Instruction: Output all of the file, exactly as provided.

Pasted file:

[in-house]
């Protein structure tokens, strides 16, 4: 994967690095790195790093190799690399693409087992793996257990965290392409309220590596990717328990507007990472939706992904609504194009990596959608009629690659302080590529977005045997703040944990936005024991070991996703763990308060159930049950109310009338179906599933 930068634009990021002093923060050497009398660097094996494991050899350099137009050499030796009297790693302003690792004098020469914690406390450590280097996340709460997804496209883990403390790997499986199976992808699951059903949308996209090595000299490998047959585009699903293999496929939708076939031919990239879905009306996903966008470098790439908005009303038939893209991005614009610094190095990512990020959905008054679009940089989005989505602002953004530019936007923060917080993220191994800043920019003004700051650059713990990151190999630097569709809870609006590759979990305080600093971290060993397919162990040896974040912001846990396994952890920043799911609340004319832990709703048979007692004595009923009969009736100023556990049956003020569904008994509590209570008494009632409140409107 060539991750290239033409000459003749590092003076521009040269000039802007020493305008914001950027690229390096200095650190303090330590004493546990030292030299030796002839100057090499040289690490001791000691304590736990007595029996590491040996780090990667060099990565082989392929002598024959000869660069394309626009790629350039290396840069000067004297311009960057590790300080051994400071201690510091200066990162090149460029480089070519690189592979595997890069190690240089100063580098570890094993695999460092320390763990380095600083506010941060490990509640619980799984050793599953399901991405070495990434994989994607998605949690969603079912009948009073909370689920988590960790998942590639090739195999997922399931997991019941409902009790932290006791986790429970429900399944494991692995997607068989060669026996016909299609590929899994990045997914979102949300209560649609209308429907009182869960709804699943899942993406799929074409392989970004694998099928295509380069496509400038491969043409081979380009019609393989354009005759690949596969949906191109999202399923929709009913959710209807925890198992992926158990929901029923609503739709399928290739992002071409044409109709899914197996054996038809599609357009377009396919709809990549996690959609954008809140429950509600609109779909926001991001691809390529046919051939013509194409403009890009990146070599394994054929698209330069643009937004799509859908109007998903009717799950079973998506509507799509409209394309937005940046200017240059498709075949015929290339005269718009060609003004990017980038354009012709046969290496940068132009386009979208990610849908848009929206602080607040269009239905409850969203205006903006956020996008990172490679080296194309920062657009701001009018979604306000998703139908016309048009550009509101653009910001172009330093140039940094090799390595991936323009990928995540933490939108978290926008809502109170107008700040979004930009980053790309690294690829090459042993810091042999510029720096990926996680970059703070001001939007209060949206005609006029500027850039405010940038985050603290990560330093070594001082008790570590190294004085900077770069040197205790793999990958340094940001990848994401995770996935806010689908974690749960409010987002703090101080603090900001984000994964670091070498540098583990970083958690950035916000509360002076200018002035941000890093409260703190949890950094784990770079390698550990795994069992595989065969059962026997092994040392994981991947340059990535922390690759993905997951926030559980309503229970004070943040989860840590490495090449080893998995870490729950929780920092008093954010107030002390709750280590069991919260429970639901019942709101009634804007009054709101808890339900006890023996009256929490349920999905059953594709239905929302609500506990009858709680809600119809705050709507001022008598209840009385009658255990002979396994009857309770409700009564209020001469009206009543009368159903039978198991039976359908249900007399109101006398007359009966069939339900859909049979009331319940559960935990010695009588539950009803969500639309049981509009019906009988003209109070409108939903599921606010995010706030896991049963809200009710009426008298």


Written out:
[in-house]
């Protein structure tokens, strides 16, 4: 994967690095790195790093190799690399693409087992793996257990965290392409309220590596990717328990507007990472939706992904609504194009990596959608009629690659302080590529977005045997703040944990936005024991070991996703763990308060159930049950109310009338179906599933 930068634009990021002093923060050497009398660097094996494991050899350099137009050499030796009297790693302003690792004098020469914690406390450590280097996340709460997804496209883990403390790997499986199976992808699951059903949308996209090595000299490998047959585009699903293999496929939708076939031919990239879905009306996903966008470098790439908005009303038939893209991005614009610094190095990512990020959905008054679009940089989005989505602002953004530019936007923060917080993220191994800043920019003004700051650059713990990151190999630097569709809870609006590759979990305080600093971290060993397919162990040896974040912001846990396994952890920043799911609340004319832990709703048979007692004595009923009969009736100023556990049956003020569904008994509590209570008494009632409140409107 060539991750290239033409000459003749590092003076521009040269000039802007020493305008914001950027690229390096200095650190303090330590004493546990030292030299030796002839100057090499040289690490001791000691304590736990007595029996590491040996780090990667060099990565082989392929002598024959000869660069394309626009790629350039290396840069000067004297311009960057590790300080051994400071201690510091200066990162090149460029480089070519690189592979595997890069190690240089100063580098570890094993695999460092320390763990380095600083506010941060490990509640619980799984050793599953399901991405070495990434994989994607998605949690969603079912009948009073909370689920988590960790998942590639090739195999997922399931997991019941409902009790932290006791986790429970429900399944494991692995997607068989060669026996016909299609590929899994990045997914979102949300209560649609209308429907009182869960709804699943899942993406799929074409392989970004694998099928295509380069496509400038491969043409081979380009019609393989354009005759690949596969949906191109999202399923929709009913959710209807925890198992992926158990929901029923609503739709399928290739992002071409044409109709899914197996054996038809599609357009377009396919709809990549996690959609954008809140429950509600609109779909926001991001691809390529046919051939013509194409403009890009990146070599394994054929698209330069643009937004799509859908109007998903009717799950079973998506509507799509409209394309937005940046200017240059498709075949015929290339005269718009060609003004990017980038354009012709046969290496940068132009386009979208990610849908848009929206602080607040269009239905409850969203205006903006956020996008990172490679080296194309920062657009701001009018979604306000998703139908016309048009550009509101653009910001172009330093140039940094090799390595991936323009990928995540933490939108978290926008809502109170107008700040979004930009980053790309690294690829090459042993810091042999510029720096990926996680970059703070001001939007209060949206005609006029500027850039405010940038985050603290990560330093070594001082008790570590190294004085900077770069040197205790793999990958340094940001990848994401995770996935806010689908974690749960409010987002703090101080603090900001984000994964670091070498540098583990970083958690950035916000509360002076200018002035941000890093409260703190949890950094784990770079390698550990795994069992595989065969059962026997092994040392994981991947340059990535922390690759993905997951926030559980309503229970004070943040989860840590490495090449080893998995870490729950929780920092008093954010107030002390709750280590069991919260429970639901019942709101009634804007009054709101808890339900006890023996009256929490349920999905059953594709239905929302609500506990009858709680809600119809705050709507001022008598209840009385009658255990002979396994009857309770409700009564209020001469009206009543009368159903039978198991039976359908249900007399109101006398007359009966069939339900859909049979009331319940559960935990010695009588539950009803969500639309049981509009019906009988003209109070409108939903599921606010995010706030896991049963809200009710009426008298």